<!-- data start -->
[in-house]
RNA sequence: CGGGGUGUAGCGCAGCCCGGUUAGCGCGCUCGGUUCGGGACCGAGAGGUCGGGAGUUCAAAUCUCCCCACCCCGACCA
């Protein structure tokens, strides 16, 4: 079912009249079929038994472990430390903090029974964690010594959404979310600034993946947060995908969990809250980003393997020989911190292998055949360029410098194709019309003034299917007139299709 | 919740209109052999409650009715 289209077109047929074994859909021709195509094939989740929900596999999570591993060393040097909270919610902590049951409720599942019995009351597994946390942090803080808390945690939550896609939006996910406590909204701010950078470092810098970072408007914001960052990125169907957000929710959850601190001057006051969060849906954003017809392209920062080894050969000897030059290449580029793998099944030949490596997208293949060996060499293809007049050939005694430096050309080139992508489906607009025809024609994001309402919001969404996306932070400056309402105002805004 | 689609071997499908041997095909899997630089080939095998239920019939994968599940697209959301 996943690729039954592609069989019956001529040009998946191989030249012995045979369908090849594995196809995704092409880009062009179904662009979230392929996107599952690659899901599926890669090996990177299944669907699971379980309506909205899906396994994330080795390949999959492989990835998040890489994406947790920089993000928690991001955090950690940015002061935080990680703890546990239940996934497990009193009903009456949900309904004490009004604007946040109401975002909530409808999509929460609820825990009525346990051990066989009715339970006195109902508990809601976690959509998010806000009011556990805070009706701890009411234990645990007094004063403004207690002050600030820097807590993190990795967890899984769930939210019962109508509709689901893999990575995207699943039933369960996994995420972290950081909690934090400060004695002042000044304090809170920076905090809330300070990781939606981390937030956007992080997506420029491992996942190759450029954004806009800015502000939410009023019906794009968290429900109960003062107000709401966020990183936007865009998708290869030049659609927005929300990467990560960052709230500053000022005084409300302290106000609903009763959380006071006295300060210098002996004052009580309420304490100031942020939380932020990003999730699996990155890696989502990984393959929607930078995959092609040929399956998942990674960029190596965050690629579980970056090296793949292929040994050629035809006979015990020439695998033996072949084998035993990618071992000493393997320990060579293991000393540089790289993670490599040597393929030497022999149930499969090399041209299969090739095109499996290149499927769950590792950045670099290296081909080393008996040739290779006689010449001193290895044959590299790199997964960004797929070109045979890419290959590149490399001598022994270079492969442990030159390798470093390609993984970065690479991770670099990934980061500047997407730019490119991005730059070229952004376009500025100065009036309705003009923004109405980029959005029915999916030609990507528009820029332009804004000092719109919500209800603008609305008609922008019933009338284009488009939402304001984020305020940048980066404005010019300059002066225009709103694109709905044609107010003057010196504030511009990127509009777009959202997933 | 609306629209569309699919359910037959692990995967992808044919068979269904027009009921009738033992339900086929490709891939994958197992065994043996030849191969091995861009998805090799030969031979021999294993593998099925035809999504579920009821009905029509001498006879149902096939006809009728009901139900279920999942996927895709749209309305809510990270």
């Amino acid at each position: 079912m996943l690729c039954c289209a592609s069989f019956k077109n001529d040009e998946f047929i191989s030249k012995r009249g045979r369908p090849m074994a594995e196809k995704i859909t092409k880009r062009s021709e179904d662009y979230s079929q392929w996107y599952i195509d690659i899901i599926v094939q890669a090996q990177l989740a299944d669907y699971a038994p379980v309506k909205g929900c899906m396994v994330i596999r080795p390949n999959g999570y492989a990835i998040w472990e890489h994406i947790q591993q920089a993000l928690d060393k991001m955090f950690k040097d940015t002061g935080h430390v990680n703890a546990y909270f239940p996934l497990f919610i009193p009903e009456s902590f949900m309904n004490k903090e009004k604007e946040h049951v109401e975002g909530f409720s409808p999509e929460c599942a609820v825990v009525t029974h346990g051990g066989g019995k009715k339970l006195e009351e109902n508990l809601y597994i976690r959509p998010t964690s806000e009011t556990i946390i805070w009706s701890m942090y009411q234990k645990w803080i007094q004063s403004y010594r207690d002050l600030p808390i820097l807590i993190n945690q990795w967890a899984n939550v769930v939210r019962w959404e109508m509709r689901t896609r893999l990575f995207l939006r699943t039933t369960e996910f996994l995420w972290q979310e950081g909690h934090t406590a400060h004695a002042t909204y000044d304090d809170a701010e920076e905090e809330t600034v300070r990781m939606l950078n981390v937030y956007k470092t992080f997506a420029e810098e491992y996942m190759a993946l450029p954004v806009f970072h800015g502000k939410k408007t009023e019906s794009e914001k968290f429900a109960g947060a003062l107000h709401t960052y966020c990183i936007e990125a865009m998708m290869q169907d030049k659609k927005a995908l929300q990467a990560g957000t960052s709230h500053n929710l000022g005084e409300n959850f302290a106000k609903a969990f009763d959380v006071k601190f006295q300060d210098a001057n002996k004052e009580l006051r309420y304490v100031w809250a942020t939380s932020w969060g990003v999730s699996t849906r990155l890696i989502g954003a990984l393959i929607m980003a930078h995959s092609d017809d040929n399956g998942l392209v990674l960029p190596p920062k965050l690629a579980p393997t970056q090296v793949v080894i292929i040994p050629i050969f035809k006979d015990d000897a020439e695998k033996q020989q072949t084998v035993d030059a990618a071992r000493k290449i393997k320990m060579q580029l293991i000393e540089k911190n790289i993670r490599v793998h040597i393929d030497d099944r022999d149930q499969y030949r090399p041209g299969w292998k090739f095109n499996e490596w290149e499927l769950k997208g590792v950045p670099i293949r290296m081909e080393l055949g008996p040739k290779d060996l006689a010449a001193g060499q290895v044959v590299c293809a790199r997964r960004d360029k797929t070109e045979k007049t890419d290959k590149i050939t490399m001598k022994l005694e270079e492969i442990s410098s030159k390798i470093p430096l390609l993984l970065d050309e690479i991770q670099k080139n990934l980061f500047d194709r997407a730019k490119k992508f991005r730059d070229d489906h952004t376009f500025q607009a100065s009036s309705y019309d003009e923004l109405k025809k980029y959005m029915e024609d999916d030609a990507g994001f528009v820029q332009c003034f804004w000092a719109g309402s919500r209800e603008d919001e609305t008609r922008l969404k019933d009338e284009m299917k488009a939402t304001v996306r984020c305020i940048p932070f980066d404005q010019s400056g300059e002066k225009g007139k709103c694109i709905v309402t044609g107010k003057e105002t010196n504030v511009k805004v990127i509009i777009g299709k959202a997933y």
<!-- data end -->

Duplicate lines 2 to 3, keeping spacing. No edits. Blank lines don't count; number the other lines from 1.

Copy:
RNA sequence: CGGGGUGUAGCGCAGCCCGGUUAGCGCGCUCGGUUCGGGACCGAGAGGUCGGGAGUUCAAAUCUCCCCACCCCGACCA
């Protein structure tokens, strides 16, 4: 079912009249079929038994472990430390903090029974964690010594959404979310600034993946947060995908969990809250980003393997020989911190292998055949360029410098194709019309003034299917007139299709 | 919740209109052999409650009715 289209077109047929074994859909021709195509094939989740929900596999999570591993060393040097909270919610902590049951409720599942019995009351597994946390942090803080808390945690939550896609939006996910406590909204701010950078470092810098970072408007914001960052990125169907957000929710959850601190001057006051969060849906954003017809392209920062080894050969000897030059290449580029793998099944030949490596997208293949060996060499293809007049050939005694430096050309080139992508489906607009025809024609994001309402919001969404996306932070400056309402105002805004 | 689609071997499908041997095909899997630089080939095998239920019939994968599940697209959301 996943690729039954592609069989019956001529040009998946191989030249012995045979369908090849594995196809995704092409880009062009179904662009979230392929996107599952690659899901599926890669090996990177299944669907699971379980309506909205899906396994994330080795390949999959492989990835998040890489994406947790920089993000928690991001955090950690940015002061935080990680703890546990239940996934497990009193009903009456949900309904004490009004604007946040109401975002909530409808999509929460609820825990009525346990051990066989009715339970006195109902508990809601976690959509998010806000009011556990805070009706701890009411234990645990007094004063403004207690002050600030820097807590993190990795967890899984769930939210019962109508509709689901893999990575995207699943039933369960996994995420972290950081909690934090400060004695002042000044304090809170920076905090809330300070990781939606981390937030956007992080997506420029491992996942190759450029954004806009800015502000939410009023019906794009968290429900109960003062107000709401966020990183936007865009998708290869030049659609927005929300990467990560960052709230500053000022005084409300302290106000609903009763959380006071006295300060210098002996004052009580309420304490100031942020939380932020990003999730699996990155890696989502990984393959929607930078995959092609040929399956998942990674960029190596965050690629579980970056090296793949292929040994050629035809006979015990020439695998033996072949084998035993990618071992000493393997320990060579293991000393540089790289993670490599040597393929030497022999149930499969090399041209299969090739095109499996290149499927769950590792950045670099290296081909080393008996040739290779006689010449001193290895044959590299790199997964960004797929070109045979890419290959590149490399001598022994270079492969442990030159390798470093390609993984970065690479991770670099990934980061500047997407730019490119991005730059070229952004376009500025100065009036309705003009923004109405980029959005029915999916030609990507528009820029332009804004000092719109919500209800603008609305008609922008019933009338284009488009939402304001984020305020940048980066404005010019300059002066225009709103694109709905044609107010003057010196504030511009990127509009777009959202997933 | 609306629209569309699919359910037959692990995967992808044919068979269904027009009921009738033992339900086929490709891939994958197992065994043996030849191969091995861009998805090799030969031979021999294993593998099925035809999504579920009821009905029509001498006879149902096939006809009728009901139900279920999942996927895709749209309305809510990270």